Scot M. Lewey, DO, FACG, FASGE, AGAF
Clinical Professor of Medicine
This page reviews a dozen facts or myths about probiotics.
1. Probiotics are live microorganisms that have been shown to have a beneficial health effect on the body.
No. Probiotics are micorganisms that can consist of various strains of bacteria such as lactobacillus, acidopilus, bifidobacter etc., but also may include probiotic yeast such as saccharomyces boulardii. They are always live microorganisms and ones that are intended to provide healthy benefits when taken orally.
No. Not all live microorganisms or live culture bacteria like those in fermented foods or yogurt have been shown to have a health benefit to qualify as probiotics. It the microorganisms are dead or killed during processing or do not have a health benefit then they are not effective as a probiotic.
Some of the major effects of probiotics are known but not all the beneficial effects are known or understood. However, in general, probiotics are a collection of live microorganisms, that when they are ingested, multiply and colonize the gut where they produce a variety of beneficial effects. Their health benefits include not only the gut but throughout the body, likely through circulating immune factors. An example includes a recent study that showed that probiotics decreased duration of the common cold.
All of us have more than a trillion microbes and over a 1000 different types of bacteria in our body. Each of our collection of microbes or flora is as unique as our fingerprint. Our unique gut flora "fingerprint" is extremely stable over our lifetime, becoming established early in childhood and generally remaining unchanged until old age unless disrupted by antibiotics. Keeping a stable healthy gut flora is becoming more difficult because of overuse of antibiotics inappropriately for viral infections, in foods or more powerful antibiotics being given for infections due to increasingly resistant bacteria.
The function of the appendix is believed to be to store microbes to reestablish our normal gut flora. Though there are some contradictory studies, most studies seem to show a higher incidence of Crohn’s disease and colitis in people who have had an appendectomy. Though the exact cause or causes of inflammatory bowel diseases are not known it now believed that altered gut flora and genetics are critical to their development.
Probiotics decrease inflammation in the gut, can help provide nutrition needed for healthy gut lining cells, synthesize vitamins such as the B vitamins biotin and folate, and can break down certain cancer causing chemicals (carcinogens) in our diet.
Possibly. Probiotics have been shown to decrease responses to allergens, both food allergens and pollen allergens
Probiotics produce natural antibiotics (acidophilus produces antibiotic acidophilin) and can reduce or prevent infections in the gut. Probiotics are commonly prescribed now to prevent or treat Clostridium difficile bacterial infection, a common complication of antibiotic therapy.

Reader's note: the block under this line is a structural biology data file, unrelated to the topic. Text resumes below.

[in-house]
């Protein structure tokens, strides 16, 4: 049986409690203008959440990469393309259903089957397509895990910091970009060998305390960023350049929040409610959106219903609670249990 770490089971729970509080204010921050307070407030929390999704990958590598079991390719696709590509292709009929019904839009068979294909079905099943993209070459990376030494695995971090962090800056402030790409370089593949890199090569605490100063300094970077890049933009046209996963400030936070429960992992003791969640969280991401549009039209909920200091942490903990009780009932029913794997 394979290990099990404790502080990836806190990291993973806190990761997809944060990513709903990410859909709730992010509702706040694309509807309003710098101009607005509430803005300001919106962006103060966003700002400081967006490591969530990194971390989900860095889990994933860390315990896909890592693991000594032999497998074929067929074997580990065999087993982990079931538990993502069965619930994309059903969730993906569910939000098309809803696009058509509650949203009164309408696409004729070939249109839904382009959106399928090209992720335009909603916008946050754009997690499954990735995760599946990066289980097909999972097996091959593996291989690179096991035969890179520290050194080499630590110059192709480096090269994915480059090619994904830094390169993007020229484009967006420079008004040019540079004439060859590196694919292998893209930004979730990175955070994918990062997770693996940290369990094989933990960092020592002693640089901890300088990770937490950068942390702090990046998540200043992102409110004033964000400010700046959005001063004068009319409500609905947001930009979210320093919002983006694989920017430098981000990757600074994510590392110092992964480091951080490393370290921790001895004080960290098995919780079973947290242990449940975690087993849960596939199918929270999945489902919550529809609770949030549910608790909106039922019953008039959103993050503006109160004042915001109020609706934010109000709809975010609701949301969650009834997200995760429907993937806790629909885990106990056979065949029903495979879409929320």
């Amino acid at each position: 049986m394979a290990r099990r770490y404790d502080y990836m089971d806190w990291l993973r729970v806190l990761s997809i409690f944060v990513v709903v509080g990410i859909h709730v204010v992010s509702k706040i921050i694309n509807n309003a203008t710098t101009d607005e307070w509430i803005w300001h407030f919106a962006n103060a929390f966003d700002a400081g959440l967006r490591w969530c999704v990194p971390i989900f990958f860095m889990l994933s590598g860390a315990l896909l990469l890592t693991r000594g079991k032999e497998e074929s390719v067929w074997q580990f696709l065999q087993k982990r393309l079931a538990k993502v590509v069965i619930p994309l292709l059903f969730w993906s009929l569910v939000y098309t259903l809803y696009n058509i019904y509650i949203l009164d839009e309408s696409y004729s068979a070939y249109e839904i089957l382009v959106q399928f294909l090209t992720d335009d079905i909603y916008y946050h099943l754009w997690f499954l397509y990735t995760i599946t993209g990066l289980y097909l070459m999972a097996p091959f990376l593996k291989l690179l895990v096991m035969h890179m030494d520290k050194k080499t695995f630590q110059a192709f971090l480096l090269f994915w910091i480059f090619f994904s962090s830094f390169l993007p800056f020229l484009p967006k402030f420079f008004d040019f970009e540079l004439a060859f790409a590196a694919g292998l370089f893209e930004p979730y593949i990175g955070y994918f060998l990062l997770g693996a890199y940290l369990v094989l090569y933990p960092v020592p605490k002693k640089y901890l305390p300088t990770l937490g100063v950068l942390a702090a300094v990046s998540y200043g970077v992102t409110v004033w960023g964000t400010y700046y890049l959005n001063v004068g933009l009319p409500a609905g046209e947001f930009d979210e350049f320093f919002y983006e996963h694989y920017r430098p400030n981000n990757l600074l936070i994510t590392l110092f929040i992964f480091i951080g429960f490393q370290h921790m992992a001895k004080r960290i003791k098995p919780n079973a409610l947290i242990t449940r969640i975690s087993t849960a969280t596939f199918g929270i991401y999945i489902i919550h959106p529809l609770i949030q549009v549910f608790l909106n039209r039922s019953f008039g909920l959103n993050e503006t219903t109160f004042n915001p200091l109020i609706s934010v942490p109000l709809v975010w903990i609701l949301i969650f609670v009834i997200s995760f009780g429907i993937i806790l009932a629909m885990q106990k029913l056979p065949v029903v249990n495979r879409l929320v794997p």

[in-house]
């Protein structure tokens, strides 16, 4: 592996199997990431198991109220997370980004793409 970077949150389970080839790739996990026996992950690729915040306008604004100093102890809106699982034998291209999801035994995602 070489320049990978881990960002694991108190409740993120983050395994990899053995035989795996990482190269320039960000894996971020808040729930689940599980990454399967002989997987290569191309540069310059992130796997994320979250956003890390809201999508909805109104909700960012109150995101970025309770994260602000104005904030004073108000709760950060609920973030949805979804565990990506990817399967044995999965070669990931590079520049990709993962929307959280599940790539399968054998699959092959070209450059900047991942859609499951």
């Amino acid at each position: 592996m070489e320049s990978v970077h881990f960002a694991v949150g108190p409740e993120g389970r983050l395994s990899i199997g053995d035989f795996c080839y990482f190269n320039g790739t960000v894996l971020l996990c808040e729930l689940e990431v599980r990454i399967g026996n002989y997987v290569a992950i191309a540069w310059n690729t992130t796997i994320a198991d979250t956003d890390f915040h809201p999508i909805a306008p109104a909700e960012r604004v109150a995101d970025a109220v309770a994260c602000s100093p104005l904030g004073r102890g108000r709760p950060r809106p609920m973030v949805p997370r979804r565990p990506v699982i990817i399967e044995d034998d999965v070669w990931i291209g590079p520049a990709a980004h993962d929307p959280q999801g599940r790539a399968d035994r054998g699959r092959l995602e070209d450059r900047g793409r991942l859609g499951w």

Probiotics reduce, prevent and/or heal leaky gut. They enhance the gut barrier function.
Probiotics have been shown to reduce the toxicity of gluten. Studies have shown a benefit of probiotic bacteria that are added to gluten containing breads. They may be especially beneficial in those with Celiac disease, potentially protecting against cross-contamination exposure. Probiotics may help heal leaky gut caused by gluten even in those without Celiac disease.
Daily there is new evidence of the health benefits of probiotics and/or new diseases being linked to altered gut flora (dysbiosis). Just a few diseases or conditions linked to altered gut flora or benefited by taking probiotics include dental cavities, Crohn’s disease, ulcerative colitis, Celiac disease, diabetes, heart disease, allergies, intestinal infections, yeast infections (especially vaginal), colds and respiratory infections, rheumatologic conditions, multiple sclerosis, autism and cancer.
Many if not most of us need probiotics at some point, especially after a course of antibiotics. Individuals both children and adults who have been given a lot of antibiotics or very potent antibiotics often get an imbalance of good and bad bacteria in their digestive tract. Those who no longer have their appendix also may have difficulty restoring the normal balance since one of the jobs of the appendix is to store an individuals normal gut flora. Those who have IBS or IBD (colitis or Crohn's disease) and celiac disease often benefit from probiotics. Imbalances can be presumed when there are symptoms suggestive of altered gut flora (bloating, gas, diarrhea) or risk factors (recent antibiotics, IBD, IBS) or specific testing can be done. Most laboratories do not specifically test for good bacteria and bad bacteria levels. They will test for specific bacterial infections like salmonella, shigella, listeria, camplobacter, invasive E. coli etc. and parasites such as giardia. Genova Laboratories does test for levels of good and bad bacteria.
Inthis example there is little to no growth of the beneficial "good" probiotic bacteria and overgrowth of the "bad" potential pathogenic (disease causing) bacteria. A combination of antibiotic directed at killing the bad bacteria and a probiotic to restore the good bacteria would be helpful in this instance. Some natural remedies are reported to help as well.